After opening 2013 SEC Media Days with a “Brag Bag,” Mike Slive’s gimmick for self-congratulations, the conference commissioner dove into a less prideful topic.
Off-season incidents are the scourge of college football, and the SEC has had its share. The conference has also had the most high profile.
• LSU Tigers leading rusher Jeremy Hill was arrested and suspended indefinitely in April, after he punched a man outside a Baton Rouge bar. Hill was serving probation at the time, and the Baton Rouge District Attorney sought revocation that would have resulted in as many as six months in jail. Hill’s status with the team remains in doubt.
• Four members of the Alabama Crimson Tide were dismissed following February arrests for robbery and fraudulent credit card use.
• Kentucky Wildcats defensive back Ashley Lowery was cited for DUI following a car accident in May. Lowery was thrown from his Nissan Altima and was in intesive care following the wreck.
• Vanderbilt released the names of four players suspended in June in conjunction with an ongoing investigation into an alleged sex crime. Brandon Banks, Cory Batey, Jaborian McKenzie and Brandon Vanderburg were all dismissed for the 2013 season.
• A litany of arrests in the Florida Gators program during Urban Meyer’s tenure as head coach became a front-and-center issue again when former UF tight end Aaron Hernandez was arrested last month on five charges, including murder.
• Two Texas A&M defensive backs were arrested earlier this month, including one of the heroes of the Aggies’ upset of Alabama last November, Deshazor Everett.
Curtailing bad, off-field behavior is an admirable goal, though Slive is correct when saying that not all trouble is avoidable.
Mike Slive: We are not naive enough to think we can put an end to all unacceptable (student-athlete) behavior
— Joe Schad (@schadjoe) July 16, 2013
Florida head coach Will Muschamp took a rigid stance, per ESPN.com’s Brett McMurphy:
Muschamp said head coaches "100 percent responsible" for off-field actions. "Can't stick your head in sand & act like nothing is happening"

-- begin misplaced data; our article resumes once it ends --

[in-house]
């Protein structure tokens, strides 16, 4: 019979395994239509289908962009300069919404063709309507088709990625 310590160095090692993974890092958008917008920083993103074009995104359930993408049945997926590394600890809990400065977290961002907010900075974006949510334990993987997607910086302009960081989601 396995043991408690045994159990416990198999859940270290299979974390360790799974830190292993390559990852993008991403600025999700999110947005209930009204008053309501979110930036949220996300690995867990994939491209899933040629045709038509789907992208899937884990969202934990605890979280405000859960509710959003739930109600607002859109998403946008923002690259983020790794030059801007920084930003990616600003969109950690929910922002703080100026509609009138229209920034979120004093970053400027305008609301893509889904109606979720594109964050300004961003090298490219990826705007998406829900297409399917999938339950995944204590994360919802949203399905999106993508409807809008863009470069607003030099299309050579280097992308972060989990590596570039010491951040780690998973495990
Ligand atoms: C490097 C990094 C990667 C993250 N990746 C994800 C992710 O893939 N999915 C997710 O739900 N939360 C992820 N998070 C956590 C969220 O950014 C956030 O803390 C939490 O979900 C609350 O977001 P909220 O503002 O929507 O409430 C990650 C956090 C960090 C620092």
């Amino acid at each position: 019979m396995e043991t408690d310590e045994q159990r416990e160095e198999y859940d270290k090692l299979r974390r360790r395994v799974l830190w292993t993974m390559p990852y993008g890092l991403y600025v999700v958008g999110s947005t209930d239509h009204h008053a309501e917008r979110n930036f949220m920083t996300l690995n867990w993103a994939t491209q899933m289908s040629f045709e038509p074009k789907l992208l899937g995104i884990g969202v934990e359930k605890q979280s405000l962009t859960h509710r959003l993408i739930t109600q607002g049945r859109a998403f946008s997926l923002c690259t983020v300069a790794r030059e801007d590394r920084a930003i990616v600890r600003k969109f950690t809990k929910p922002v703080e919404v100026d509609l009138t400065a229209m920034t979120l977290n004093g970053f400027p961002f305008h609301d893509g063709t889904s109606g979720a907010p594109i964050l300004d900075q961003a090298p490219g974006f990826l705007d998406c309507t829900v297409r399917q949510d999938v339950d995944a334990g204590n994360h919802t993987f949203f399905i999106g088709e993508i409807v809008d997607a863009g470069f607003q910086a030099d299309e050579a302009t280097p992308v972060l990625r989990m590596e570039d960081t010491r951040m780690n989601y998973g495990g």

— Brett McMurphy (@McMurphyESPN) July 16, 2013
Still, players must take personal responsibility and accountability, a particularly meaningful sentiment in light of Hernandez’s arrest. Hernandez last suited up in the SEC during the 2009 season, almost an entire recruiting cycle ago.
SEC programs, like all teams throughout college football, have the avenue to promote the right decisions from its athletes. Vanderbilt’s James Franklin addressed this point in a statement released along with the four names removed from the Commodore roster earlier this week:
For student athletes at Vanderbilt, it is a privilege, not a right, to be a part of the program. My coaching staff and I make sure every member of our team understands that. We insist on high standards of personal responsibility and integrity, and there are consequences when those standards are not met.
Arrests are not exclusively behind the negative public perception, either. Reigning Heisman Trophy winner Johnny Manziel — one of the shout-outs in Slive’s Brag Bag — is perhaps the most controversial figure in the conference.
Unsubstantiated rumors of Manziel being booted from the Manning Passing Academy surfaced. Manziel’s father said his son was suffering from dehydration, and fellow SEC quarterback legend Peyton Manning defended the A&M sophomore-to-be.
Nevertheless, Manziel reportedly apologized to coaches.
Stories of his off-field antics have created an unceasing dialogue between supporters and detractors, and been immortalized in Taiwanese animation. The mark of true national recognition is Taiwanese animation.
Manziel has not run afoul of the law since a summer 2012 arrest, for which he pled guilty of a misdemeanor on Monday.
The SEC’s level of play speaks for itself, and it’s understand that Mike Slive would prefer on-field victories guide the narrative.